Obesity in America, 1960-2000: Is it an Age, Period, or Cohort Phenomenon?

Rebecca Utz, University of Utah

Increasing rates of obesity have sparked tremendous public concern because excess body weight is linked to a host of mortality, morbidity, and disability outcomes. Using five waves of data from the National Health and Nutrition Examination Survey (NHANES), this project provides a four-decade picture of body weight trends among American adults age 20-74. Specifically, this paper asks whether some birth cohorts have been more affected by these secular changes than others. It then considers the implications of these trends on future health and mortality. A series of graphical approaches provide the necessary background to estimate an age-period-cohort model of these trends. Results suggest that the Obesity Epidemic emerged sometime after the late 1970s, that the prevalence of obesity increases throughout the various stages of the adult life course, and that those cohorts born after 1915 have successively higher rates of obesity at every stage of the life course.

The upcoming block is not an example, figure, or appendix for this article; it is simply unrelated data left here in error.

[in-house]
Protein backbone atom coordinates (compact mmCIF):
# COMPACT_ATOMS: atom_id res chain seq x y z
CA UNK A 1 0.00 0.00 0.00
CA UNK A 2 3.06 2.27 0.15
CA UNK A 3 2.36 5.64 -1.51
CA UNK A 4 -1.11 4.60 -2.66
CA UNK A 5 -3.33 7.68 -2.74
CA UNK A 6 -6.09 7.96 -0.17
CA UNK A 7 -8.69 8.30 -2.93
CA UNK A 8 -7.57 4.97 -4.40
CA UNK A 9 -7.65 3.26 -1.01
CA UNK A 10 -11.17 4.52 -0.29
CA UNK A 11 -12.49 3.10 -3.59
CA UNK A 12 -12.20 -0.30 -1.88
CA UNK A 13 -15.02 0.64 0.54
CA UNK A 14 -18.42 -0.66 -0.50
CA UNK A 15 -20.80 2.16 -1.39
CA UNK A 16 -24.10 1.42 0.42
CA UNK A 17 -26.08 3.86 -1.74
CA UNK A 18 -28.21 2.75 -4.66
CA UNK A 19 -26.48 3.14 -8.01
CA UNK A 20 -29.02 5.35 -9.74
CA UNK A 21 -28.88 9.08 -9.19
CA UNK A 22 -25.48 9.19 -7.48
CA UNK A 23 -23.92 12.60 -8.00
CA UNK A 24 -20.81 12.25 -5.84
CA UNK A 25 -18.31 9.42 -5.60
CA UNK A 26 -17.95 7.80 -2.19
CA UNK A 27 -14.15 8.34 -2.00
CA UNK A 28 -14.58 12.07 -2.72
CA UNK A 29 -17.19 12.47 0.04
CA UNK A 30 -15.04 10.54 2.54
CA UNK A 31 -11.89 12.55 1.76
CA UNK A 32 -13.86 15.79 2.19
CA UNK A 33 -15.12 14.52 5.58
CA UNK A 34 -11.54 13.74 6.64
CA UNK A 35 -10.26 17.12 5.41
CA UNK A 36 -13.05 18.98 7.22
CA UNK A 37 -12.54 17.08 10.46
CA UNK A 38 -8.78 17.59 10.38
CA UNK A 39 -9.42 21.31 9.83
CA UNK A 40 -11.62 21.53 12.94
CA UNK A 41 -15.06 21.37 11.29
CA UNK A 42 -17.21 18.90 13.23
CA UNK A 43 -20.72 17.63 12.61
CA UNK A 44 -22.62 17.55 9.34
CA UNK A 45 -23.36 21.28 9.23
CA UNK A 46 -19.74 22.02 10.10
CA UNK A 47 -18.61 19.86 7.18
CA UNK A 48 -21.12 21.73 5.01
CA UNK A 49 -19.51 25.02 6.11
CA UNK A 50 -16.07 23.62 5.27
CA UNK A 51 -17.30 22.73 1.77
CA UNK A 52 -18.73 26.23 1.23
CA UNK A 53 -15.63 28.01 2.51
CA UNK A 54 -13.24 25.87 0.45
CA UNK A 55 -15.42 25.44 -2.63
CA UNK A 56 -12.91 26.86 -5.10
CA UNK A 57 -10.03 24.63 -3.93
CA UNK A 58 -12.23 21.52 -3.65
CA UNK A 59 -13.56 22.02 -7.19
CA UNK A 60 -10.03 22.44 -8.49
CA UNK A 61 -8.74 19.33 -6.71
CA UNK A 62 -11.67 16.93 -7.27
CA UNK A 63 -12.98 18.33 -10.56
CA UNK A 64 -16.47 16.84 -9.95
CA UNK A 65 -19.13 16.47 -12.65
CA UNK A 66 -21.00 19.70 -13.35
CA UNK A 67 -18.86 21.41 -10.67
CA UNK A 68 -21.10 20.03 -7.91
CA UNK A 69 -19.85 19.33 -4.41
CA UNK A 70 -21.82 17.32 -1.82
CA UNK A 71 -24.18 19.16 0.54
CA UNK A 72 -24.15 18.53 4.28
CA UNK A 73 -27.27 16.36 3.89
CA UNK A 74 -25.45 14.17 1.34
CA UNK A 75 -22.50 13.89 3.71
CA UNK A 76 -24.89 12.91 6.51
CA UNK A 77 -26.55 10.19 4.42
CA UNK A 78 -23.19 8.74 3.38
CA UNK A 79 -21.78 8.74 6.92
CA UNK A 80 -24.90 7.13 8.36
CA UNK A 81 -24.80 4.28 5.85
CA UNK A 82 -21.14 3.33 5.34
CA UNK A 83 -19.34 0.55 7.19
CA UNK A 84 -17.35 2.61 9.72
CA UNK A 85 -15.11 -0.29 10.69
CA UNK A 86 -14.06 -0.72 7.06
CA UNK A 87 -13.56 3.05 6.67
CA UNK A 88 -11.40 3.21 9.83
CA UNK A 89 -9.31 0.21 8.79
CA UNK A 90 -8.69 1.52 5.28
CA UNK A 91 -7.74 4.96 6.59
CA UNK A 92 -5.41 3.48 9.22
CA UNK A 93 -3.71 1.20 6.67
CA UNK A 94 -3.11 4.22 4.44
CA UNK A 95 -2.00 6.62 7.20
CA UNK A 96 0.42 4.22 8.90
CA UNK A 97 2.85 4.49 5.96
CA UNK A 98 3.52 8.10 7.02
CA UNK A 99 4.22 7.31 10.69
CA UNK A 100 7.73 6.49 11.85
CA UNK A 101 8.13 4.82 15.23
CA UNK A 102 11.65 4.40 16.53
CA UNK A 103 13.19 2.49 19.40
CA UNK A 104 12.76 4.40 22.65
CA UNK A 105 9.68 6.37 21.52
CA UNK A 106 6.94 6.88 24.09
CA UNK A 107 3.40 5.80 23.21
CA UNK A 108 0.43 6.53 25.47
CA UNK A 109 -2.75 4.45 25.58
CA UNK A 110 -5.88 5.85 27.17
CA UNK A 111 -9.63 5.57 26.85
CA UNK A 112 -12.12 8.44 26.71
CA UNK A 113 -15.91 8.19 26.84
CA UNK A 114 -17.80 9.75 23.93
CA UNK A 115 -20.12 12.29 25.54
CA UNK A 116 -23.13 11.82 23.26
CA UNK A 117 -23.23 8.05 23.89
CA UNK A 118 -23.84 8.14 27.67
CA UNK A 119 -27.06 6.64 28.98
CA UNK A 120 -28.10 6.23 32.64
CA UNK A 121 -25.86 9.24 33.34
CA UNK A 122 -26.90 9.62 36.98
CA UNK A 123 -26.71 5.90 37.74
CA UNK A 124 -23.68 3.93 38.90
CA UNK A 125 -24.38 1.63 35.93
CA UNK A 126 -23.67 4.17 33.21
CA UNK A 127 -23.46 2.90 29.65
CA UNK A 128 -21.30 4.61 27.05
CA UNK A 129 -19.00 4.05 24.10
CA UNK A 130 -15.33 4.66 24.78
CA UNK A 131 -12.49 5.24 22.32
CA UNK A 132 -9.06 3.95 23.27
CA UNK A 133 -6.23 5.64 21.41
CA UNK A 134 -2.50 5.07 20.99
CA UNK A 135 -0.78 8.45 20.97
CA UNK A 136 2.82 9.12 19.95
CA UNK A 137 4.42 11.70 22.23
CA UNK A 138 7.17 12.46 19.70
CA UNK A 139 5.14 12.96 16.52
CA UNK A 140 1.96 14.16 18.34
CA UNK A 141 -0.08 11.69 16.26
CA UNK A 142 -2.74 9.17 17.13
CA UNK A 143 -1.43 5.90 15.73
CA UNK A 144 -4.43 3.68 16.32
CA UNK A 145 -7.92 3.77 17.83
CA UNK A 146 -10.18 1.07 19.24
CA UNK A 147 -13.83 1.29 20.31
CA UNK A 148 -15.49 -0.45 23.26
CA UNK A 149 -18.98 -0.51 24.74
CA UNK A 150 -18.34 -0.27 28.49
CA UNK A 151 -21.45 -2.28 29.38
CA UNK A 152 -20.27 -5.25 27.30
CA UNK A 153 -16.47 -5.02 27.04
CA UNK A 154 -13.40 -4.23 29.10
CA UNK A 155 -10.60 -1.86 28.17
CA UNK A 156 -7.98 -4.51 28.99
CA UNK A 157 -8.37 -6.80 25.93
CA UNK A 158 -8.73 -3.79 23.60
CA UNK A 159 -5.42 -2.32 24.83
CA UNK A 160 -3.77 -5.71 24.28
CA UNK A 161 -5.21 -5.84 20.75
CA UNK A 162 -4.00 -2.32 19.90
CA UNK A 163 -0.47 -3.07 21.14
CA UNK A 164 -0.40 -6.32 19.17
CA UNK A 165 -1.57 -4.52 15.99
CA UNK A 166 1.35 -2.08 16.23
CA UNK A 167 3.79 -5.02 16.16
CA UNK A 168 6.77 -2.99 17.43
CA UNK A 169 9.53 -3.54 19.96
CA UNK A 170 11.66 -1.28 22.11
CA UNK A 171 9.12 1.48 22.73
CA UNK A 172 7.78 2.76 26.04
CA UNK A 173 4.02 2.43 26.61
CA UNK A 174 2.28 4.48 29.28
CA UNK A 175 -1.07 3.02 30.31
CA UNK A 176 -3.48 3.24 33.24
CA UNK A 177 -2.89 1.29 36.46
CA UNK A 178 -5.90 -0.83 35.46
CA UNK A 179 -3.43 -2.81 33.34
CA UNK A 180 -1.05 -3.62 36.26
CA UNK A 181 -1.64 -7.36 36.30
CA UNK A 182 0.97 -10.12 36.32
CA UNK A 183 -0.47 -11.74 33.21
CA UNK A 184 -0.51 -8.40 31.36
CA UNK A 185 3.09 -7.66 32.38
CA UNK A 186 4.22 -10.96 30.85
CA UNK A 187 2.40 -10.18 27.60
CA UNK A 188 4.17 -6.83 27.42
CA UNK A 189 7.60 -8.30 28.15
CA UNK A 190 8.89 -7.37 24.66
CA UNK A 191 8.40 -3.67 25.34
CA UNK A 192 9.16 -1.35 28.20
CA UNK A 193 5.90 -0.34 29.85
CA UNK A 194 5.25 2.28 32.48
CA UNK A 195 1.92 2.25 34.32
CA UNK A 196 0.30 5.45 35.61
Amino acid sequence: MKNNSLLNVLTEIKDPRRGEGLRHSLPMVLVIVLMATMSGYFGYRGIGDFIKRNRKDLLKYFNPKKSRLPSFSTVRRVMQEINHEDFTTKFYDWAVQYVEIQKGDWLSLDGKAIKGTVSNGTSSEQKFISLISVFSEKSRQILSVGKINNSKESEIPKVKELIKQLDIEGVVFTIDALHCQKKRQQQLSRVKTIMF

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Presented in Session 95: Emerging Trends in the Health and Well-Being of Older Americans